Fuerza Bruta: Look Up
nytheatre.com review by Jack Hanley
October 19, 2007
There is something happening at the corner of 15th and Union Square East, something that lifts us away from our heavy steps and hard thoughts and gives us wings—something that is joy. A large old Romanesque building that once housed a bank now houses a new, fantastic sensorial journey called Fuerzabruta. It comes from the minds of two creators of another alternative cosmos—the hit show De La Guarda. As thrilling as that show was, creator and director Diqui James returns with a more substantial creation that reaches us not just by its technical thrills but by James's more mature understanding of the common human struggle to transcend all the vicissitudes of life.
And transcend we do. From the moment we walk into the enormous space the experience begins. The excitement is palpable. Bathed in red light, moving in and out of the shadows, we feel we are more than an audience—we feel we are the ones who will conjure the visions and the sounds to come.
A man. He's walking above us in place, walking with unflinching conviction. And then we begin to forget the 15-foot-long conveyer belt he's on. Soon all machinery behind the magic disappears from our consciousness. He walks in space. A concrete wall appears. He runs, smashes through it, we hear the explosion, see the wall obliterate into strips of paper flying through the air. Then another wall, and another. We cheer for him. We know the road he walks. Then the wind comes and the rain. Now he's really in for it.
The space darkens. The music becomes more delicate. And from far above us we see something glowing, a shape descending, indiscernible, and then at last we see what it couldn't possibly be. It is two beings facing each other and between them is a large puddle of water. Yes, that is the best way I can describe it—a luminous puddle of water floating above us with two beings moving around each side of its surface. And yes, your jaw will drop.
I would need too much good poetry to be able to describe all the extraordinary things that happen in Fuerzabruta, especially when we discover ourselves beneath the swirling tides of an enormous body of water descending until it is only inches above our heads. Sliding in the waves of the water are aquatic beings staring at us, trying to understand us, as we try to understand them.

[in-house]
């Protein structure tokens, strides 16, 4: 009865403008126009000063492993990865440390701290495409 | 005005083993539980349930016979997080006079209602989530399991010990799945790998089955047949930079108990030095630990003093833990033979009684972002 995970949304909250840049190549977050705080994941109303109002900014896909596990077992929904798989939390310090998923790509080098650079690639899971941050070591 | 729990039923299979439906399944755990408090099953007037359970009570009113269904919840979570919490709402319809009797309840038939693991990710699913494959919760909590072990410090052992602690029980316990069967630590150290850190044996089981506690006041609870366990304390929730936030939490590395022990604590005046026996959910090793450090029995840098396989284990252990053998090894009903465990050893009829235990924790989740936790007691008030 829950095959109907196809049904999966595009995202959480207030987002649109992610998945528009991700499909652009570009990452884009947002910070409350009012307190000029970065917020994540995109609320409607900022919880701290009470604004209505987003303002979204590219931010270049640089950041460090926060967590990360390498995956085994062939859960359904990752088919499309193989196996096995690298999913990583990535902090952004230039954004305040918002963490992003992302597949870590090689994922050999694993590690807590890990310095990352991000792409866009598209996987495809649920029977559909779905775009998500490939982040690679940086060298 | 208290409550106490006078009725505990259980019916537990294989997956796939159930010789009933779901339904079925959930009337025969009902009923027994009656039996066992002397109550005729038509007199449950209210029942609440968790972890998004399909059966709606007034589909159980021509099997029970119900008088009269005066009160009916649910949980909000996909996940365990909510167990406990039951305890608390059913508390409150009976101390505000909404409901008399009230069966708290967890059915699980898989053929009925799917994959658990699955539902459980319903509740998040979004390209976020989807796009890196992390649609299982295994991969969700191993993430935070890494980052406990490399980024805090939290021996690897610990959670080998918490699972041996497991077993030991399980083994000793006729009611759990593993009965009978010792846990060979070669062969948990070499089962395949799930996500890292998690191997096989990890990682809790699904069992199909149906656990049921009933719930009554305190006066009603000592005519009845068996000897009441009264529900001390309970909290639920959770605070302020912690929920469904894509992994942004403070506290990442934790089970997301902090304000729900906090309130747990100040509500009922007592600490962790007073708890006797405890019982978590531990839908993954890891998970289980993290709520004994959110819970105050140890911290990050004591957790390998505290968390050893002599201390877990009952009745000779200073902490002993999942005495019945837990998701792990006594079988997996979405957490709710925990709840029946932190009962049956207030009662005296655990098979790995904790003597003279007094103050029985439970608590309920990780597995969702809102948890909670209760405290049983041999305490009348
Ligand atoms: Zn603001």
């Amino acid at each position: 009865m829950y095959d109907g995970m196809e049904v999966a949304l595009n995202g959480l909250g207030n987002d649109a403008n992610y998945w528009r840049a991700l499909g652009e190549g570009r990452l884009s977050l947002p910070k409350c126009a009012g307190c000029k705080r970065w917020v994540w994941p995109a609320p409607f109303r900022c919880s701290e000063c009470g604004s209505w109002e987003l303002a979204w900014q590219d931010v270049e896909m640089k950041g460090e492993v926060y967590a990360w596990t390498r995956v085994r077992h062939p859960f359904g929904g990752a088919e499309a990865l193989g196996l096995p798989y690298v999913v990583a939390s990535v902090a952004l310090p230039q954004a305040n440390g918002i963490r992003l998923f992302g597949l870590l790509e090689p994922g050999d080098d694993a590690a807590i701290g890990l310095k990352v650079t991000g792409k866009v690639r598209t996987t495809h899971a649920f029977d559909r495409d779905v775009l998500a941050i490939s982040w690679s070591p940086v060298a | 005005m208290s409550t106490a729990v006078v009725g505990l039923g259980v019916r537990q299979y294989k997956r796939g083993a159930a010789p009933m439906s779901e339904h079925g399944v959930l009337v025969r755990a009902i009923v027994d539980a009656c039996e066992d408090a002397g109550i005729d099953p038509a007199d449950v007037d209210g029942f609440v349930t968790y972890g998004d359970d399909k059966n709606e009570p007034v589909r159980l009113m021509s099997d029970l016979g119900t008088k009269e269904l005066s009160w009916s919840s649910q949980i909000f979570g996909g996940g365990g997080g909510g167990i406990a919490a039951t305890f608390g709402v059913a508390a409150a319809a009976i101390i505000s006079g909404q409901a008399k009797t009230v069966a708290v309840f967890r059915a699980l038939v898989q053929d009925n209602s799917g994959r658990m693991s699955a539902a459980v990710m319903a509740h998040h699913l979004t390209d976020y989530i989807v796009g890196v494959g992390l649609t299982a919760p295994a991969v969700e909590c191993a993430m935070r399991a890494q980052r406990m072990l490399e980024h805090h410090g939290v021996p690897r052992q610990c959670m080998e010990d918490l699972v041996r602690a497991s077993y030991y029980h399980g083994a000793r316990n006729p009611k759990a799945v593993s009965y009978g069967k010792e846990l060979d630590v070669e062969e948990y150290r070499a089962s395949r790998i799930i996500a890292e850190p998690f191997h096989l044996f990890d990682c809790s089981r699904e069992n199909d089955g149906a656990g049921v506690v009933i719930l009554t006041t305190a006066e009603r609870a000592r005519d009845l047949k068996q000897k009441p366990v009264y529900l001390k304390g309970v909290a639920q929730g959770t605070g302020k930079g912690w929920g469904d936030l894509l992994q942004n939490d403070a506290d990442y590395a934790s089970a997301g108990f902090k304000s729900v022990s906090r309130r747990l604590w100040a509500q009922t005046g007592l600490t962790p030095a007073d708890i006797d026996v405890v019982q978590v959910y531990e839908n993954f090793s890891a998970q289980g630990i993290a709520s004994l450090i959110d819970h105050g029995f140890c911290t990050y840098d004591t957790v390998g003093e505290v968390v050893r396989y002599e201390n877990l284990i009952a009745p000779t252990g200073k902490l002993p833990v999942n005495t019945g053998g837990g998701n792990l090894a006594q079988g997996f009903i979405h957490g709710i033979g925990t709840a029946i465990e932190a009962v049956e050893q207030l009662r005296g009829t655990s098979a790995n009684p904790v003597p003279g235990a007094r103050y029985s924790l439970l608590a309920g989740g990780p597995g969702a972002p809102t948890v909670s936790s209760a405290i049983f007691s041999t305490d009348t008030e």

But poetry may also be necessary to properly praise the incredible array of talent that makes this show possible. There are 13 agile performers who inhabit this universe, and each one is virtuosic in his or her physicality, each one performs with delirious passion, and each one gracefully complements the other. Jason Novak stands out with his bombastic performance on the conveyer belt; he is no less a matador masterful over his bull. Diqui James has directed each of his performers with precision and with a mystical vision of movement.
The lighting design by Edi Pampn is exquisite. It is an essential element for an immersive theater experience, and Pampn succeeds in every nook and cranny of the super-sized space. Costume designer Andrea Mattio also deserves special mention. Her costumes are flawlessly symbiotic with the atmosphere, and they subtly facilitate the characterization of each performer.
My only criticism of the show is the sound design by Hernan Nupieri and music composition by Gaby Kerpel. It's a lot of good, thumping dance music with a mix of some ambient sounds, and it certainly helps get our pulses racing. It provides sort of a European dance club feel. But, consequently, it sounds dated in New York City and, more problematic, provides little context to the visuals. Yes, there's an explosion here and there, but the show deserves a much more sophisticated soundscape.
But there's so much there there in Fuerzabruta that perhaps I'm asking for too much. Personally, seeing it once was definitely not enough. I have every intention of returning to Fuerzabruta. It is by my estimate the most exciting theatre happening in New York City and to miss it would be a bitter regret for any theater lover or any lover of joy.